We should use an approach friendly to resizing, either via kubectl or via an auto-scaler. We should keep track of the number of replicas subtracted in an annotation on the original replication controller, so that the total desired is the current replica count plus the number subtracted. Unless the user specified the desired number explicitly in the new replication controller -- that can be stored in an annotation on the new replication controller.

I also eventually want to support "roll over" -- replace N replication controllers with one. I think that's straightforward if we just use the convention that the file or last name corresponds to the target replication controller, though it may be easier for users to shoot themselves in the foot. Perhaps a specific command-line argument to identify the new/target controller would therefore be useful.

kubectl rollingupdate old1 old2 ... oldN new
kubectl rollingupdate old1 old2 ... oldN -f new.json

This issue should not be closed until we support recovery and rollover.

@davidopp
Member
davidopp commented Jan 7, 2015

I don't understand why you need annotations. Isn't the rolling update essentially stateless, in the sense that you can figure out where you left off and what remains to be done just by looking at the old and new replication controllers and the pods?

@bgrant0607
Member

Almost, but not quite. The 2 replication controllers are not changed atomically, so the count could be off by one without keeping track. It's also the case that we allow the size to be changed by the rolling update.

@bgrant0607 bgrant0607 changed the title from Robust rollingupdate to Robust rollingupdate and rollback Jan 10, 2015
@bgrant0607
Member

How to make rolling update friendly to auto-scaling is described here: #2863 (comment)

@bgrant0607 bgrant0607 added the team/UX label Feb 5, 2015
@goltermann goltermann removed this from the v1.0 milestone Feb 6, 2015
@bgrant0607 bgrant0607 modified the milestone: v1.0 Feb 6, 2015
@bgrant0607
Member

See also rollingupdate-related issues in the cli roadmap.

@vipulnayyar

@bgrant0607 Just wanted to confirm whether this idea is really open or someone has started work on this. I went through @jlowdermilk's commit consisting of current rolling update code and future points in the cli roamap. Building an auto-scaler which is by default easy to use or configure and having an option for insertion of custom scripts is definitely exciting.

This would require using and expanding the current rolling update code which would support different scenarios chosen by the user for the type of scaling to be implemented INSIDE auto-scaler, ryt?

Anything else you may want to guide me about, before working on a more concrete design proposal based on ideas discussed in #2863?

@bgrant0607
Member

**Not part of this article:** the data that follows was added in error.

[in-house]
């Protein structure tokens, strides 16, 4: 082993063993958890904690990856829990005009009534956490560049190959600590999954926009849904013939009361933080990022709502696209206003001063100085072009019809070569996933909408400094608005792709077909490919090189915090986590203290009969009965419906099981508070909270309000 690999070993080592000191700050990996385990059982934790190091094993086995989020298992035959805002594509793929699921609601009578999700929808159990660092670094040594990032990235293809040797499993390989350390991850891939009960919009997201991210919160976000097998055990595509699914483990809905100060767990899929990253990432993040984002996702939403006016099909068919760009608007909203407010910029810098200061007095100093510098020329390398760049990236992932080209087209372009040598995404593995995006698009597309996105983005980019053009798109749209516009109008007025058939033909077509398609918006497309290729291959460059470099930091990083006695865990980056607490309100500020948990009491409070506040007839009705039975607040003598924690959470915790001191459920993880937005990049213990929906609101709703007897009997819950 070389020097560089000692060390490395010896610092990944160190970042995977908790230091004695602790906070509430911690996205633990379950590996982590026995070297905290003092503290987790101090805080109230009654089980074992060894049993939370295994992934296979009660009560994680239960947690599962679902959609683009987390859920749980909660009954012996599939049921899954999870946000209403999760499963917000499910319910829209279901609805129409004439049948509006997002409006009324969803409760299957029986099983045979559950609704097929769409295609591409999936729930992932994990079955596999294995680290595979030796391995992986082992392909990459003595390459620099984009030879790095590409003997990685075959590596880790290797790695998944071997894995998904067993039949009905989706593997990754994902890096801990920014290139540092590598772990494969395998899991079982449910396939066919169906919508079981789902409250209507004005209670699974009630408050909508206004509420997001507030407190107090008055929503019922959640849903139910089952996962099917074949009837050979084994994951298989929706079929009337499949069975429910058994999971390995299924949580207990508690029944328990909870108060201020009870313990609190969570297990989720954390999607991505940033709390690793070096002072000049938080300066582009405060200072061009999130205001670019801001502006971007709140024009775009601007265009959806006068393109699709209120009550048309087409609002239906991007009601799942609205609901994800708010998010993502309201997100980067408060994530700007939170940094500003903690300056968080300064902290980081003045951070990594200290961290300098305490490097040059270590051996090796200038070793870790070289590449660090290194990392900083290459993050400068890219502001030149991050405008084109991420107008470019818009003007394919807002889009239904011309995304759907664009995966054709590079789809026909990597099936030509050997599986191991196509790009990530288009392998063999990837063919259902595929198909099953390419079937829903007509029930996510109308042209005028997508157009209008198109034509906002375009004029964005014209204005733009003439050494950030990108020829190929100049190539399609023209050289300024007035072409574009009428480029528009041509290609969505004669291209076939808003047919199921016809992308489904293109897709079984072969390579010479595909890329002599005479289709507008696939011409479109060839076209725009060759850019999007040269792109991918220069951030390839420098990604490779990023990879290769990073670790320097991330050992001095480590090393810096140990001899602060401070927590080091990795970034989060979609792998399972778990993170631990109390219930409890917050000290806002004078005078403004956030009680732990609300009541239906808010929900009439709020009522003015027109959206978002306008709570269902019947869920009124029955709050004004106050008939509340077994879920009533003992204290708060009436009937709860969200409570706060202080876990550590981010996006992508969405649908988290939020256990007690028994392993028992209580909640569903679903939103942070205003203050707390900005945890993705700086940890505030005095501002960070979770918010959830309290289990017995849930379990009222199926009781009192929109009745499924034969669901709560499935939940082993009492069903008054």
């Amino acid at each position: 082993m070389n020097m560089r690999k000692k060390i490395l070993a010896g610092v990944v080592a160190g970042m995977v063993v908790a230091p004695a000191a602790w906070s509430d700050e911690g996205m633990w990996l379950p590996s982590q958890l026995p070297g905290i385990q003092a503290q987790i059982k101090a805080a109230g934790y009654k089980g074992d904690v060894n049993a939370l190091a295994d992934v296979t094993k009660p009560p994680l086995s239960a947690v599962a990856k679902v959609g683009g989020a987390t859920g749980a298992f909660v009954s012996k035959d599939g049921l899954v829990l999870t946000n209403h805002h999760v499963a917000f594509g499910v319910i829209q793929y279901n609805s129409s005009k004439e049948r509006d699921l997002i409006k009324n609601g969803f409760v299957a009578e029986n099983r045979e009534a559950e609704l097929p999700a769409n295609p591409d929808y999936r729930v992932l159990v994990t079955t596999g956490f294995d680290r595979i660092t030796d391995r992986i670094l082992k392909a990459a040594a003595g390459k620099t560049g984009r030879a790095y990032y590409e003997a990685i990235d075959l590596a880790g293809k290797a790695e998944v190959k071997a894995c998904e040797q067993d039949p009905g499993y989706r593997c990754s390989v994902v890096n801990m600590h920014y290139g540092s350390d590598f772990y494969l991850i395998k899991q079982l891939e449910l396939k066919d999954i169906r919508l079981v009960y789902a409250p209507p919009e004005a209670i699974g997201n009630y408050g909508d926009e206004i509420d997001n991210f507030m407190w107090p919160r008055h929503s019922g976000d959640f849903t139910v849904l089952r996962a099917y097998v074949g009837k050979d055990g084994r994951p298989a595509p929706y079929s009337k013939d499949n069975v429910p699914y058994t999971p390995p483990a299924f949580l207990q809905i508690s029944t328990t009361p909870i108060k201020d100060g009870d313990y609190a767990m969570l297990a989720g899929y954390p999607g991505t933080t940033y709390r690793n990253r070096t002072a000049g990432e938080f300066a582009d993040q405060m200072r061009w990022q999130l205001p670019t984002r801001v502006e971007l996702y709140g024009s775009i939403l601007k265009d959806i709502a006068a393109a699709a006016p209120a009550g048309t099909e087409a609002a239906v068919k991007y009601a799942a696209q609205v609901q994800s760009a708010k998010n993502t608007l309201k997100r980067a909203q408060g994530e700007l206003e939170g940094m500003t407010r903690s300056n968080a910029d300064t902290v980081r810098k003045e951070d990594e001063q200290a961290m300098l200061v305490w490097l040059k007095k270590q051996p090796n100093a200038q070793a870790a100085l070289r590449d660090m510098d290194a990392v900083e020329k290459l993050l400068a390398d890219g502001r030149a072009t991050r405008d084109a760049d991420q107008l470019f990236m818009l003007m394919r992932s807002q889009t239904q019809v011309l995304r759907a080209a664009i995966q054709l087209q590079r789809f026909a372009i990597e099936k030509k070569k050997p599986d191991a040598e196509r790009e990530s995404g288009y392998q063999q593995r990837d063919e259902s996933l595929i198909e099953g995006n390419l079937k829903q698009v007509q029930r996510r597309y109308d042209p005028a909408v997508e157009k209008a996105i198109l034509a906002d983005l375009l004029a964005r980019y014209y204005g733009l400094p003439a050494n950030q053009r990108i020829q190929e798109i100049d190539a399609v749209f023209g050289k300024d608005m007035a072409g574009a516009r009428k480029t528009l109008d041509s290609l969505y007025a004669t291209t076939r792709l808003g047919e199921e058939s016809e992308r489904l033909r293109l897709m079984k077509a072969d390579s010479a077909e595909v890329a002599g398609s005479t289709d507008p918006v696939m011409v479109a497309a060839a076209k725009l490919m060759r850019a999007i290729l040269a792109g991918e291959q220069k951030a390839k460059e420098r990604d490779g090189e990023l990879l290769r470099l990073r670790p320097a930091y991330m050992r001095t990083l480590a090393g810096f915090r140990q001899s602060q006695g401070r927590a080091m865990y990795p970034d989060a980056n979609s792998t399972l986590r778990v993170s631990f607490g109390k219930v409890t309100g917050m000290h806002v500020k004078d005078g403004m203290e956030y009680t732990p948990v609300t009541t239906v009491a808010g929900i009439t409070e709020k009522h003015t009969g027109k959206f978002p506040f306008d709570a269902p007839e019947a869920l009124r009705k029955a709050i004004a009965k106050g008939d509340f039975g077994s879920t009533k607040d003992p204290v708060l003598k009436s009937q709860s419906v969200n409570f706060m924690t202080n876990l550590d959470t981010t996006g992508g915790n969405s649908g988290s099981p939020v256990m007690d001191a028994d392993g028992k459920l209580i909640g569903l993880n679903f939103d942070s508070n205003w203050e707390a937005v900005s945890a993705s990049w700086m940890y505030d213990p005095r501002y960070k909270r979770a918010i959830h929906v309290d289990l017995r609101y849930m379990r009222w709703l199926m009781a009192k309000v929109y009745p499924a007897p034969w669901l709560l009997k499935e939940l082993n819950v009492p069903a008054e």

@vipulnayyar This issue specifically relates to improvements/extensions of rollingupdate. AFAIK, nobody is actively working on this issue at the moment.

Improvements/extensions:

  • Change the annotations and termination condition, as described by #2863 (comment), to be resilient to concurrent resizing for auto- or manual scaling
  • Make the operation reversible in order to support rollback
  • Create a controller generator (see run-container for another example of a generator) to facilitate creation of the new controller from an existing one by updating the image and perhaps other fields
  • Use readiness probe results to limit the number of not-ready pods during the rolling update
  • Support rollover: replace N controllers with 1
  • Allow the controllers to be replaced to be specified using multiple object names, label selector, objects gleaned from files, etc., as with other kubectl operations, using Builder
  • Unify with Openshift's DeploymentController #1743

Work on auto-scaling, OTOH, is ongoing -- e.g., #5492.

@davidopp
Member

On the controller generator issue: We recently worked with some people who were new to Kubernetes who were playing around with simple deployments as the first step of moving larger workloads onto the system. One of the confusions a couple of different people both ran into was the fact that the "id" of the replication controller has to change in order to do a rolling update. I agree with them that this is pretty unnatural; the user is thinking of "the controller for service X" and would presumably like it to keep a stable name even as the configuration of X changes over time. I can understand why we don't want Pods to keep a stable identity across reincarnations, but I don't think the same reasoning applies to replication controllers (or services or nodes or ...).

I'm very aware from our internal cluster management system that the system internals can become somewhat ugly if you want to maintain a stable collection name across rolling updates. However, if it simplifies the user experience, it might be worthwhile. The main problem is that I don't know how you make it work with the "everything is declarative/an object" semantics we have in Kubernetes -- our internal system is able to keep a stable job name because you don't manipulate the job directly, whereas in Kubernetes you do manipulate the RCs directly. I realize it would be a big change, but is there any way we could expose some kind of meta-object that encapsulates a rolling update (and which the user would manipulate via REST), and hide under the covers the RC manipulations it triggers? (Ideally such that at the end of the update, there is only one RC left and it has the same name as the RC you started with.) We sort of approaches a vaguely related idea in the discussion of a resize verb in the context of autoscaler.

@davidopp
Member

It's possible that a good config system could serve the same role as the meta-object I described (hiding the low-level details of the changing RC identity), but I'm not sure -- for example, monitoring would probably see both RC names while you're in the middle of the update, with no obvious link between them, and at the end of the update you end up with an RC with a different identity than the one you started with.